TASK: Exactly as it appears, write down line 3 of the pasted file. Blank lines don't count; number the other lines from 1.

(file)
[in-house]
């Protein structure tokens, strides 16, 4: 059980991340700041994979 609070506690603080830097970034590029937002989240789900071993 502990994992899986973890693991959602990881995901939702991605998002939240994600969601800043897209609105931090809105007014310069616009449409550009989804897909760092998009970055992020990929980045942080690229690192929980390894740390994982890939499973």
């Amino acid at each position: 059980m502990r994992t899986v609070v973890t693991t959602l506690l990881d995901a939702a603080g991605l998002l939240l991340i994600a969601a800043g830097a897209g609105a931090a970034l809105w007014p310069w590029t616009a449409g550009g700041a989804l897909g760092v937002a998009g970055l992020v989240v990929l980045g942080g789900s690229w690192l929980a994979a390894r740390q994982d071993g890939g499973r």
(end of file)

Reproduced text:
């Amino acid at each position: 059980m502990r994992t899986v609070v973890t693991t959602l506690l990881d995901a939702a603080g991605l998002l939240l991340i994600a969601a800043g830097a897209g609105a931090a970034l809105w007014p310069w590029t616009a449409g550009g700041a989804l897909g760092v937002a998009g970055l992020v989240v990929l980045g942080g789900s690229w690192l929980a994979a390894r740390q994982d071993g890939g499973r």